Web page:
Service providers claim that businesses send large files and thus need equal speeds for sending as well as downloading from the Internet. Residential consumers send mainly email messages that do not require high speeds. However, businesspeople tend to send large files such as PowerPoint and Excell attachments in addition to simple text emails.
What is ADSL Lite?
ADSL Lite has asymmetric, lower speeds from the user to the Internet than from the Internet to the user. The "Lite" refers to an ADSL standard that does not require a splitter. (A splitter separates voice signals from data signals on cable that supports voice and data.) Not having a splitter makes ADSL easier to install. Telephone companies hope to install DSL service without dispatching a technician. Telephone companies sell a mix of ADSL and ADSL Lite.
What about home pages for DSL provided by incumbent telephone companies?
How is DSL different from ISDN?
Unlike ISDN, DSL is "always on." No dialing is required, and there are no usage charges. DSL provides faster Internet and LAN downloads.
What are sample ADSL rates and speeds for telephone company DSL?
The following table gives some sample ADSL rates and speeds:
Download from the Internet
Upstream to the Internet or LAN
*Thousand bits per second **Million bits per second
What are sample speeds and costs for residential consumers?
Residential fees for ADSL are generally $40 to $50 per month. Speeds are about 90 thousand bits per second from customers' computers to the Internet, and 640 thousand bits per second from the Internet to users' computers. EarthLink and other Internet service providers resell this type of incumbent telephone company asymmetric DSL to residential consumers.
What are sample speeds and costs for business customers?
Speeds range from 144, 160, and 784 thousand bits per second to 1.54 million bits per second. Higher-speed DSL is more costly than lower-speed service, and the number of IP and mailbox addresses and hosting requirements also impacts costs. Monthly service ranges from $150 for the lowest-speed service to $800.
Where is DSL available?
Service is most readily available in large metropolitan areas and their immediate suburbs.
Service is available only at sites less than 2 miles from a telco central office. This includes about 85 percent of customers.
The condition of the outside telephone company cabling impacts availability. DSL does not work on cabling that has bridge taps. (Bridge taps allow multiple customers to share a length of cabling.) According to Verizon, about 20 percent of metropolitan and 60 percent of suburban locations have bridge taps in the Verizon territory. In addition, customers must not be more than a certain number of feet from the nearest telephone company central office. About 85 percent of customers are close enough to central offices to get DSL service.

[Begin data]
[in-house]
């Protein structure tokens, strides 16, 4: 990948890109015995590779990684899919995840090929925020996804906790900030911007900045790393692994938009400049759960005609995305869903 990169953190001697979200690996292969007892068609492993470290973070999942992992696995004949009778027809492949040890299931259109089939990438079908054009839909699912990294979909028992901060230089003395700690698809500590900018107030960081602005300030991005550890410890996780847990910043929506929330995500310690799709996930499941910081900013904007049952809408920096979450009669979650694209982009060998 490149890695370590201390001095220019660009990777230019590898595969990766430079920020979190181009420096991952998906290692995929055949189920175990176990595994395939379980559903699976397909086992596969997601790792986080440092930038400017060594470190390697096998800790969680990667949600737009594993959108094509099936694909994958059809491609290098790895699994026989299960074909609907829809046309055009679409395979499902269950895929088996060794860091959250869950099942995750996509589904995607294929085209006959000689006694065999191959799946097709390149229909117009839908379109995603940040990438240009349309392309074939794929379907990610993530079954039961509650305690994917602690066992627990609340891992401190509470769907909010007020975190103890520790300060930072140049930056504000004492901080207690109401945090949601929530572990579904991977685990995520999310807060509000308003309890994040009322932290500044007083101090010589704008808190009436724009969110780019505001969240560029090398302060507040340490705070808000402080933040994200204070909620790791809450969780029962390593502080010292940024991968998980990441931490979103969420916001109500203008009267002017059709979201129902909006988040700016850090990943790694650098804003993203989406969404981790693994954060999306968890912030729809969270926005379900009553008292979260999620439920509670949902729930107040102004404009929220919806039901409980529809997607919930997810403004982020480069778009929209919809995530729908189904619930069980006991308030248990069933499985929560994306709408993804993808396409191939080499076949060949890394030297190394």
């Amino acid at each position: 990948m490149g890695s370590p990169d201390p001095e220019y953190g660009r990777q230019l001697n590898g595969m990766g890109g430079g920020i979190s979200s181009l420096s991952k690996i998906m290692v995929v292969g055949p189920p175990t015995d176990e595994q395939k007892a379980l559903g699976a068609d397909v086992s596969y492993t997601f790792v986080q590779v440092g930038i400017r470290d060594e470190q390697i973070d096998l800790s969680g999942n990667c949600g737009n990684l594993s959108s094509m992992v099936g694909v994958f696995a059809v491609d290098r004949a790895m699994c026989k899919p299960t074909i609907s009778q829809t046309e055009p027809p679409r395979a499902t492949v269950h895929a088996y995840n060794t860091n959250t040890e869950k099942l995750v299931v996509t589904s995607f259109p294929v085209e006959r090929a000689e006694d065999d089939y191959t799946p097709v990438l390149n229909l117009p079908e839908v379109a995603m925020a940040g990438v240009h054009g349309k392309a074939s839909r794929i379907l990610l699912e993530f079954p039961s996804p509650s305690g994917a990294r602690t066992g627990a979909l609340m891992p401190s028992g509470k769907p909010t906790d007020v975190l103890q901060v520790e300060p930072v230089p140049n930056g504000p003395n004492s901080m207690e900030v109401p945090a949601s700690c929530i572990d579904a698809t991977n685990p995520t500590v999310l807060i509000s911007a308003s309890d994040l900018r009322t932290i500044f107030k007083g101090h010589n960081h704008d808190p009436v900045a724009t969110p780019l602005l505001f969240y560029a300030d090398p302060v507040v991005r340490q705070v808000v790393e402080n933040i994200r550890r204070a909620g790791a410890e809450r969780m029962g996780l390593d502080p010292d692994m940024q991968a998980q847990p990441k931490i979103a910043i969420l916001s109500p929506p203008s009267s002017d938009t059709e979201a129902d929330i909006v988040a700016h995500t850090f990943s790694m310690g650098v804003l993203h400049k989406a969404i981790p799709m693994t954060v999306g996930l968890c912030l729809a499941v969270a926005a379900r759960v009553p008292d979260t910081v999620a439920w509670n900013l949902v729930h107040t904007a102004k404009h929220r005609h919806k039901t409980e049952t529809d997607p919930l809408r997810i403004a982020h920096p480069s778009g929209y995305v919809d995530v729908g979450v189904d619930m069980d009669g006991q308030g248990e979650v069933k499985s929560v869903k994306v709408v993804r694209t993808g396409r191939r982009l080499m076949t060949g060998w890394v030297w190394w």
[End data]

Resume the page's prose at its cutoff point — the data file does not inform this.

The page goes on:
How are repairs handled?
If a customer has a repair problem, he or she calls the service provider, who determines whether the trouble is in the DSL hardware or the telephone line. If it is in the telephone line, the provider calls the wholesaler, such as Covad or NorthPoint. The wholesaler reports the trouble to the incumbent telephone company, such as SBC.
What equipment is needed for residential DSL service?
A DSL modem and an Ethernet card are required. The service works with both Mac- and Windows-based computers. Some new computers come with DSL Lite modems preinstalled.
Presently most telco-provided DSL service works with only one computer per site. LAN connections at the originating site are not supported. However, a telecommuter with DSL can connect to a remote LAN. In addition, customers can hook up their own routers to access the same DSL line from multiple computers. However, the telephone company will not help customers with the configuration.
The key enhancement that most customers want is a higher availability of DSL. High-speed Internet access is not obtainable uniformly throughout the United States. Rural areas have the least availability because of the prevalence of long distances between customers and the telephone company central offices. Even in metropolitan and suburban locations, availability is uneven.
New technologies are now available that are capable of extending the reach of DSL. However, they require investments by both incumbent and competitive local exchange carriers.